Bonsai Trees


Bonsai Tree ToolsGood bonsai tools play an important part in the maintenance and styling of trees. They are specifically designed for use on bonsai trees and it is worth investing in at least a few of the more essential ones when starting out in this hobby.

It will certainly make working on your bonsai much easier and also help you achieve better results, rather than struggling with secateurs, which can be clumsy. When used properly and looked after well, good tools will last for many years.

There are only a few tools that are truly essential, but it is useful to gradually build up a good, varied collection of tools over the years, as you become more familiar with the different ways in which individual tools are used. It is important that you keep your tools in good condition - clean and oil them regularly to keep rust at bay and keep them sharp at all times. Blunt tools can damage a tree and wounds which have been cleanly cut will heal far more quickly and effectively.

Below are a selection of tools which are most often used:

1. Branch cutters - the most important tool for any bonsai enthusiast, available in a wide range of sizes. These will easily prune off all but the thickest of branches with one cut, flush to the trunk if necessary, leaving behind a small concave wound that heals neatly

2. Bonsai wire cutters - particularly useful for removing old wire from branches. The rounded tip enables wire to be cut from the branches without harming the tree. This is usually much better than unwinding the wire by hand, which can often cause damage to both branch and buds

3. Large scissors / shears - a good pair of sturdy scissors which can be used for a variety of purposes, such as general shoot trimming and root pruning

4. Long handled scissors - excellent for pruning small branches, especially those which are in difficult to reach twiggy areas of the tree

5. 'Snippers' - complete with a sprung handle, ideal for easy leaf pruning and fine shoot trimming

Other useful tools:

Pruning and Styling Tools

  • Knob/wen cutters - similar to branch cutters and designed to remove branch stubs, leaving an excellent spherical concave cut. A very handy tool
  • Saw - finely toothed for removing heavy branches, trunk tops and large tap roots. Fold-up saws are invaluable on collecting trips
  • Clamps - used to bend or straighten thick branches and trunks. Apply extra cushioning at pressure points to prevent damage
  • Tweezers - to remove small buds, surface weeds and dead leaves amongst dense growth
  • Small pliers - helpful when wiring branches, to bend the end of the wire. Also to twist and tighten anchoring wires which secure the tree in the pot
  • Bending levers - a long handle enables thick, wired branches to be easily bent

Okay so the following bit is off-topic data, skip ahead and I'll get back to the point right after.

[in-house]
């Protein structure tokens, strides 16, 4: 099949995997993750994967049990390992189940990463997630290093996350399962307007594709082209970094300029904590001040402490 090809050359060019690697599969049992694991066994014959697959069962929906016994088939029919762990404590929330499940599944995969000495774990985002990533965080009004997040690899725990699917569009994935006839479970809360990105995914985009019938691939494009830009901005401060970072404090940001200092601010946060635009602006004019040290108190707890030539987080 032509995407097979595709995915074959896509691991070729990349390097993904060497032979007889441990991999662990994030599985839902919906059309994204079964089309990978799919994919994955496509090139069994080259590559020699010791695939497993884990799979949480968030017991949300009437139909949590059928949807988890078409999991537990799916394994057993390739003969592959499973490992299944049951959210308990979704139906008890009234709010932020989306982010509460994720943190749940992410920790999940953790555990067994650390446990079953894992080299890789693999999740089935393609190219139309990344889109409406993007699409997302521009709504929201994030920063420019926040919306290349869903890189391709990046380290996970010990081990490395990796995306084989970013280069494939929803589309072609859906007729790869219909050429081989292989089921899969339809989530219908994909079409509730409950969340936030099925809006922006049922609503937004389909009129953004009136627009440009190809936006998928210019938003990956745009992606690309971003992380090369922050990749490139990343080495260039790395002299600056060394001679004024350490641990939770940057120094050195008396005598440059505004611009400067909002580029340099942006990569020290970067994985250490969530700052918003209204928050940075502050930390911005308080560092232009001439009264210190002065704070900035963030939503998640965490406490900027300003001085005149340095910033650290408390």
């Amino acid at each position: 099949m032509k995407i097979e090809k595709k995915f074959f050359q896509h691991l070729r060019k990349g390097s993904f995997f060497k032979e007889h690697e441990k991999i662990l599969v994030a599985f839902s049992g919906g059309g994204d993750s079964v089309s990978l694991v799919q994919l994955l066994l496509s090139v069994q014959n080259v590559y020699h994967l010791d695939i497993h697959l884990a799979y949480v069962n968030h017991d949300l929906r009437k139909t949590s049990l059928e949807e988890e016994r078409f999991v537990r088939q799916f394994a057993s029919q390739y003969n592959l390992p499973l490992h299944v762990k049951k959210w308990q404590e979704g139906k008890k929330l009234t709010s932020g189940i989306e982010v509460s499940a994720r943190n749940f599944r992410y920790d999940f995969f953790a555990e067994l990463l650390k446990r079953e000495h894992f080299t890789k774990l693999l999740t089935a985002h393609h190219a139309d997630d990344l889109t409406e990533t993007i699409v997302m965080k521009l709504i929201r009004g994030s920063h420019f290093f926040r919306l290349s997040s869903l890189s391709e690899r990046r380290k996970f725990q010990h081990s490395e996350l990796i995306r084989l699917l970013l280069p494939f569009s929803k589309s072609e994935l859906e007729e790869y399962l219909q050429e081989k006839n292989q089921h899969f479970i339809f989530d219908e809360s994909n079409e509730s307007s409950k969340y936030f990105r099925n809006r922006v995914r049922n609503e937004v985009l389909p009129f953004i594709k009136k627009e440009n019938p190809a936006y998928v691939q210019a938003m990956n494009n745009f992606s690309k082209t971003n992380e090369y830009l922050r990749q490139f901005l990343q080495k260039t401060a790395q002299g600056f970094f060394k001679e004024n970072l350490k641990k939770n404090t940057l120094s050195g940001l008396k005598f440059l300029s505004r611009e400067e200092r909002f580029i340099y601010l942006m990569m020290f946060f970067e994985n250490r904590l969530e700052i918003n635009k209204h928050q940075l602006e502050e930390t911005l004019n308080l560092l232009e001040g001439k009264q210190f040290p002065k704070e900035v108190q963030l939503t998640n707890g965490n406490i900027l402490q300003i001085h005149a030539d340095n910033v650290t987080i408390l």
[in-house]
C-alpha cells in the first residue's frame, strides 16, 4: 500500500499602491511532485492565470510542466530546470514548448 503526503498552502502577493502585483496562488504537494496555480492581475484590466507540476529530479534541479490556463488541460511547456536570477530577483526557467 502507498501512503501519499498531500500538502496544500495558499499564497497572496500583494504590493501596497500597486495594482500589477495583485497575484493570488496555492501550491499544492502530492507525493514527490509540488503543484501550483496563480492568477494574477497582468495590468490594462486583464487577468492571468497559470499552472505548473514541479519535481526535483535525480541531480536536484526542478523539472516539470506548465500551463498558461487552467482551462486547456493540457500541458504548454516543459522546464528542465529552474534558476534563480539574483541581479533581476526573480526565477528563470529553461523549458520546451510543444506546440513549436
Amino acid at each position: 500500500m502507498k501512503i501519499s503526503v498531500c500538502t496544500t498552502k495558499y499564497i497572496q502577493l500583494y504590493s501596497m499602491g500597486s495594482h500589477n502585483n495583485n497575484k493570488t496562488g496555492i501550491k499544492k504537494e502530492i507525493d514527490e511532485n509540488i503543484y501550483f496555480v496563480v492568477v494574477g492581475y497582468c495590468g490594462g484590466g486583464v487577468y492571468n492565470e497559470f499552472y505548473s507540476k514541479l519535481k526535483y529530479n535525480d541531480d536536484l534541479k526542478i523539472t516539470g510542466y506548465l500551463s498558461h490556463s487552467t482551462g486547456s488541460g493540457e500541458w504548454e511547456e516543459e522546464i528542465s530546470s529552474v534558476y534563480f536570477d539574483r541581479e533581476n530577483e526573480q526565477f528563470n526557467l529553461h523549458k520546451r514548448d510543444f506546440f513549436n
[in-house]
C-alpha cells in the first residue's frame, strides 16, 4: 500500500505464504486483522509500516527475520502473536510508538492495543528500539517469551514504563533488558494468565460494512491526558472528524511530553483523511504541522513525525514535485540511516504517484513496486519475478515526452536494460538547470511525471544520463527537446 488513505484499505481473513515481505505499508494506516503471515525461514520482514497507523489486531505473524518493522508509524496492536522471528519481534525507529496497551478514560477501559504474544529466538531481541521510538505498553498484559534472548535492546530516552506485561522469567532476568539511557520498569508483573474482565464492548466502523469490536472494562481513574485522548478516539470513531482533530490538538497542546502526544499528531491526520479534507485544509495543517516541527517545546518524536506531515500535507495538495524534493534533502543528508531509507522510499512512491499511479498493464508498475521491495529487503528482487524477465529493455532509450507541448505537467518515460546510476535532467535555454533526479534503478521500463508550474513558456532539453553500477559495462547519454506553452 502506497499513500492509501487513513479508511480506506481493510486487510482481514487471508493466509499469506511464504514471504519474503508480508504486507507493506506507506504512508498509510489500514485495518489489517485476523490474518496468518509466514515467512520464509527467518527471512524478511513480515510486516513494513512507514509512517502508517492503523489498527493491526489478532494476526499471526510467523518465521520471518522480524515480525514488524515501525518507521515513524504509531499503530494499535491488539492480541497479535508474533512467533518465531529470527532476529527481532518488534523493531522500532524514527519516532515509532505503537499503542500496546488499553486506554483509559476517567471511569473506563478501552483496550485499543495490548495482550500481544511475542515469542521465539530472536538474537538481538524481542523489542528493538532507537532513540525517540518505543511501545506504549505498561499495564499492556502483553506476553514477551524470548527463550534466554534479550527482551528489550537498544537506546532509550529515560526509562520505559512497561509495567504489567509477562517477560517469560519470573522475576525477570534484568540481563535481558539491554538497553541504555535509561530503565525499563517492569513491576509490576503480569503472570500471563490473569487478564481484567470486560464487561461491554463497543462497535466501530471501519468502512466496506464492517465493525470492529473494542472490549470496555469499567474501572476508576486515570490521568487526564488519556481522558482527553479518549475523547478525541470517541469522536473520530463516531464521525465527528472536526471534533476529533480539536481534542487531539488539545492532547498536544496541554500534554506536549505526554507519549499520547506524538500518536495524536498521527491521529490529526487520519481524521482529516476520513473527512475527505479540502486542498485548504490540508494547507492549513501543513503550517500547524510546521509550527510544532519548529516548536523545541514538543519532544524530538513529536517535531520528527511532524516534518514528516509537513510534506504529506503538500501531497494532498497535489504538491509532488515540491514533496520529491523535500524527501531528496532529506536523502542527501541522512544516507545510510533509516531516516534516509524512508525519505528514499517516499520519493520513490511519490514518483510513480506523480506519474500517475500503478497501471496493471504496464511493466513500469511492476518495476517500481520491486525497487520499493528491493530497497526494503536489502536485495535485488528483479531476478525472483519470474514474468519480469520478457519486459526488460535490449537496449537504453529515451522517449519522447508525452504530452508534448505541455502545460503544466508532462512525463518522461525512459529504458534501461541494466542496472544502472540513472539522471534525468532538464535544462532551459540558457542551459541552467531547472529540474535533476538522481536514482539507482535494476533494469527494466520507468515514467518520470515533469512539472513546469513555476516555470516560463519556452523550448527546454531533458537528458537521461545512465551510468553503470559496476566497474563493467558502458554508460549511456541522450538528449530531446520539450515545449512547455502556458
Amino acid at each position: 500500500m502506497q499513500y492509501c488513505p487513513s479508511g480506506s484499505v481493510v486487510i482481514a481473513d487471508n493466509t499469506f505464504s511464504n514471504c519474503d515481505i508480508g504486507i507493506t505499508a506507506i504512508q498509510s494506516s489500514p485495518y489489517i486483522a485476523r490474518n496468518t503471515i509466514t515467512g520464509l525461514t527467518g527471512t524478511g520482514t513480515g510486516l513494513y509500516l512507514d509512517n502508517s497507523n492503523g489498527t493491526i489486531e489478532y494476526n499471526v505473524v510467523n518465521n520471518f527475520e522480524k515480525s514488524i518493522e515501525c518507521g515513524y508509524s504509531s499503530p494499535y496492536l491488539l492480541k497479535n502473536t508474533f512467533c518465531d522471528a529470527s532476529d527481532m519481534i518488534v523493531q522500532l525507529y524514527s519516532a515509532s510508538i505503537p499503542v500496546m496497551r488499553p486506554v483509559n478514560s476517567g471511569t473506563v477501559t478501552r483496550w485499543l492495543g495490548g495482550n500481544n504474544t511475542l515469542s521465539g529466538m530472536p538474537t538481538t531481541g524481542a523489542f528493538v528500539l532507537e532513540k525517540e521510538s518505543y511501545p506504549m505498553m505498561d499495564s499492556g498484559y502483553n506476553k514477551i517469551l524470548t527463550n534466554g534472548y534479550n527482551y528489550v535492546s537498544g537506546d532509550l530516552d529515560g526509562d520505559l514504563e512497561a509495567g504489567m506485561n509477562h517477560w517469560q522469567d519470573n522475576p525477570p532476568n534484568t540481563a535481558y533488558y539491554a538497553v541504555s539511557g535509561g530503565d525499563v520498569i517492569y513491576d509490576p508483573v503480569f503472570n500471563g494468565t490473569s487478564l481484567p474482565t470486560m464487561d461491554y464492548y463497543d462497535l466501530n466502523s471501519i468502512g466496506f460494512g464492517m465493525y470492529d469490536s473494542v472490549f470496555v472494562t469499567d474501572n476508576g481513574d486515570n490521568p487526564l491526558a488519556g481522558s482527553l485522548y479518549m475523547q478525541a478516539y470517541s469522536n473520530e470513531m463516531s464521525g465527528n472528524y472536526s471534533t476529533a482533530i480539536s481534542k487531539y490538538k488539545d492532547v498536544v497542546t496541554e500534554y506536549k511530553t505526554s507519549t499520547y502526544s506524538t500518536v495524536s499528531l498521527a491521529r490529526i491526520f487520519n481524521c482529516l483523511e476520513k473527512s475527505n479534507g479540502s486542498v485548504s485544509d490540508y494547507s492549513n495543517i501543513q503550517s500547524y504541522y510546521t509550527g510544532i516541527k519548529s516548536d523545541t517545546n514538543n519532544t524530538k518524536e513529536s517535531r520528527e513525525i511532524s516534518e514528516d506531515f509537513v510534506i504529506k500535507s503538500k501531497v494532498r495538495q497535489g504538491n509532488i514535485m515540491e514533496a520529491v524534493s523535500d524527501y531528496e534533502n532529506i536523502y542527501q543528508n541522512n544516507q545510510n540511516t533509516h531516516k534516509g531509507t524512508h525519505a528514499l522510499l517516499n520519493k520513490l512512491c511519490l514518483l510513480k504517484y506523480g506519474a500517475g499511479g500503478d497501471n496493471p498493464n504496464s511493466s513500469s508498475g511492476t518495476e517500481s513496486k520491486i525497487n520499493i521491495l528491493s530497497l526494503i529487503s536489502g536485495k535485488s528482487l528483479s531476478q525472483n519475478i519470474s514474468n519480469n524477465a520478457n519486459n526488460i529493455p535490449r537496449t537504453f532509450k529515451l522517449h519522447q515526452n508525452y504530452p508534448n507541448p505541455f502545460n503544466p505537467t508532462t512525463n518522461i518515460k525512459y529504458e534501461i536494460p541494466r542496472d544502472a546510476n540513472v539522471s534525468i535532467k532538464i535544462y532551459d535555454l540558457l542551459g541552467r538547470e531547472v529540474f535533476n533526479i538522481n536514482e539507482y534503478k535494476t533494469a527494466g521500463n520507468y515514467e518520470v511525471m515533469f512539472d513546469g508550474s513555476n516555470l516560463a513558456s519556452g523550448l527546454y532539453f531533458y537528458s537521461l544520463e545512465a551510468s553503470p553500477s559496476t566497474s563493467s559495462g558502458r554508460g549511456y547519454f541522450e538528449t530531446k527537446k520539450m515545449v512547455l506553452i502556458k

• Turntable - a must for any styling session, allowing the tree to be easily viewed from all angles. Use wedges or sand bags under the pot to change the trunk angle if required. Good turntables can be made from the base of office chairs or the swivel mechanism of a disused computer monitor
  • Wire - available in a variety of different thickness and used for bending and positioning branches. Adonised aluminium or annealed copper wire is most suitable
  • Wound sealant - cut paste or sealant in a tube, to protect and seal new cuts

Repotting tools

  • Chopsticks - to carefully push the soil into any air pockets amongst the roots
  • Sieves - different grades for sifting out large lumps from composts or eliminating fine dust from Japanese Akadama clay
  • Toothbrush - good for cleaning algae from trunks and branches. Can also be used to expose surface roots
  • Nylon bristled scrubbing brush - useful to remove compacted top soil and also to brush young surface roots outwards from the trunk, helping to position them for the future. Also ideal for cleaning pots
  • Heavy duty root pruners - similar to branch cutters, but shaped like pincers and leaving a cut that is flat rather than concave. The long handles provide good leverage
  • Fork or bonsai rake - to comb out and remove soil from outer roots
  • Hook - another useful tool for combing out larger root balls
  • Knife - often handy to cut down the sides of root ball when removing pot bound trees from their containers, especially when these are incurved

Carving Tools

  • Chisels and carving tools - for hollowing out deadwood areas and providing texture. Chisels can also be used to tidy up clumsy cuts to allow better healing
  • Jinning pliers - to gently crush branches for jinning so that bark can be easily stripped. May also be used when tearing wood or branches to create a jin/deadwood area
  • Electric drills - a large variety of cutting and sanding bits enable convincing carving of driftwood areas and jins. Always take extreme care, wearing goggles and a breathing mask. Protect the tree to avoid damage
  • Chain saw - used in extreme circumstances to reduce height of trees with thick trunks and also to initiate large carved areas

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